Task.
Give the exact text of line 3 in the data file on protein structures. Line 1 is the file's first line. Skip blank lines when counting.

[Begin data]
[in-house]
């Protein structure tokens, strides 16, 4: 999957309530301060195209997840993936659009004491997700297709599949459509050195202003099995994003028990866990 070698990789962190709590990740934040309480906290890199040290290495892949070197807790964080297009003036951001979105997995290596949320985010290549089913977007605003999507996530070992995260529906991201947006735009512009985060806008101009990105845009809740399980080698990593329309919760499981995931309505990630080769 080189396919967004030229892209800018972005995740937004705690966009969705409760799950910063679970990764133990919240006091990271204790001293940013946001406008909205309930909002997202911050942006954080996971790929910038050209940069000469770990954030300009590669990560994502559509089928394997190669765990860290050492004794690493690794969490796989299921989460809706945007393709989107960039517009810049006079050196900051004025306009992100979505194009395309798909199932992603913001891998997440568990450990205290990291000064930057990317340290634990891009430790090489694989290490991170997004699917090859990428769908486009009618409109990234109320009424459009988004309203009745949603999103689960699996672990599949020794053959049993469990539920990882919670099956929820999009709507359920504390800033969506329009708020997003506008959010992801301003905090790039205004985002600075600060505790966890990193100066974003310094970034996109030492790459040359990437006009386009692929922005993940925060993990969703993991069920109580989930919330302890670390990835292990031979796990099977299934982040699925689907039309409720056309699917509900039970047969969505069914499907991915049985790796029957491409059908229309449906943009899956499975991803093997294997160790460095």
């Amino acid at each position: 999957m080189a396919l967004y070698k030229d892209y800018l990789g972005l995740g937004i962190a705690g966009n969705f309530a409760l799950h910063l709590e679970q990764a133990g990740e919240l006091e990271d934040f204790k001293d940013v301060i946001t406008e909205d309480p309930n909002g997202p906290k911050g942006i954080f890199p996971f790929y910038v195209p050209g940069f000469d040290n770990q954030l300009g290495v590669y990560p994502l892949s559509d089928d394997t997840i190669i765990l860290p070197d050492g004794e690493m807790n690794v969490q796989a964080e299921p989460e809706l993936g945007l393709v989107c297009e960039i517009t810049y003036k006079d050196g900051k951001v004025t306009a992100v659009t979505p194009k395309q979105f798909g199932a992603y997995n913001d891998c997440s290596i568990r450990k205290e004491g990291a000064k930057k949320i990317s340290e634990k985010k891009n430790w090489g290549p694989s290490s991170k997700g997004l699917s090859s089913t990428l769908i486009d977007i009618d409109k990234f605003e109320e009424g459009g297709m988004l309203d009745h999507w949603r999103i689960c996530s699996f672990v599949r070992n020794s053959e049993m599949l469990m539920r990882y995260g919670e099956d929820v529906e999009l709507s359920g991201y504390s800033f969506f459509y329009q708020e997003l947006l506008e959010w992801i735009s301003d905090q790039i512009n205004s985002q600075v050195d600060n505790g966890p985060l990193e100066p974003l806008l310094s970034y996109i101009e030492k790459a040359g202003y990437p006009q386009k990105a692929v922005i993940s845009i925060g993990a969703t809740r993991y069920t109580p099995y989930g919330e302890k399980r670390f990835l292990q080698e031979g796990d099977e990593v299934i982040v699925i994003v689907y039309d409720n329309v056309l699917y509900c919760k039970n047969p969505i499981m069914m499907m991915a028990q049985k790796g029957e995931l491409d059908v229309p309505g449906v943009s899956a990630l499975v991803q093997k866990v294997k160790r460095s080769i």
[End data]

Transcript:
């Amino acid at each position: 999957m080189a396919l967004y070698k030229d892209y800018l990789g972005l995740g937004i962190a705690g966009n969705f309530a409760l799950h910063l709590e679970q990764a133990g990740e919240l006091e990271d934040f204790k001293d940013v301060i946001t406008e909205d309480p309930n909002g997202p906290k911050g942006i954080f890199p996971f790929y910038v195209p050209g940069f000469d040290n770990q954030l300009g290495v590669y990560p994502l892949s559509d089928d394997t997840i190669i765990l860290p070197d050492g004794e690493m807790n690794v969490q796989a964080e299921p989460e809706l993936g945007l393709v989107c297009e960039i517009t810049y003036k006079d050196g900051k951001v004025t306009a992100v659009t979505p194009k395309q979105f798909g199932a992603y997995n913001d891998c997440s290596i568990r450990k205290e004491g990291a000064k930057k949320i990317s340290e634990k985010k891009n430790w090489g290549p694989s290490s991170k997700g997004l699917s090859s089913t990428l769908i486009d977007i009618d409109k990234f605003e109320e009424g459009g297709m988004l309203d009745h999507w949603r999103i689960c996530s699996f672990v599949r070992n020794s053959e049993m599949l469990m539920r990882y995260g919670e099956d929820v529906e999009l709507s359920g991201y504390s800033f969506f459509y329009q708020e997003l947006l506008e959010w992801i735009s301003d905090q790039i512009n205004s985002q600075v050195d600060n505790g966890p985060l990193e100066p974003l806008l310094s970034y996109i101009e030492k790459a040359g202003y990437p006009q386009k990105a692929v922005i993940s845009i925060g993990a969703t809740r993991y069920t109580p099995y989930g919330e302890k399980r670390f990835l292990q080698e031979g796990d099977e990593v299934i982040v699925i994003v689907y039309d409720n329309v056309l699917y509900c919760k039970n047969p969505i499981m069914m499907m991915a028990q049985k790796g029957e995931l491409d059908v229309p309505g449906v943009s899956a990630l499975v991803q093997k866990v294997k160790r460095s080769i």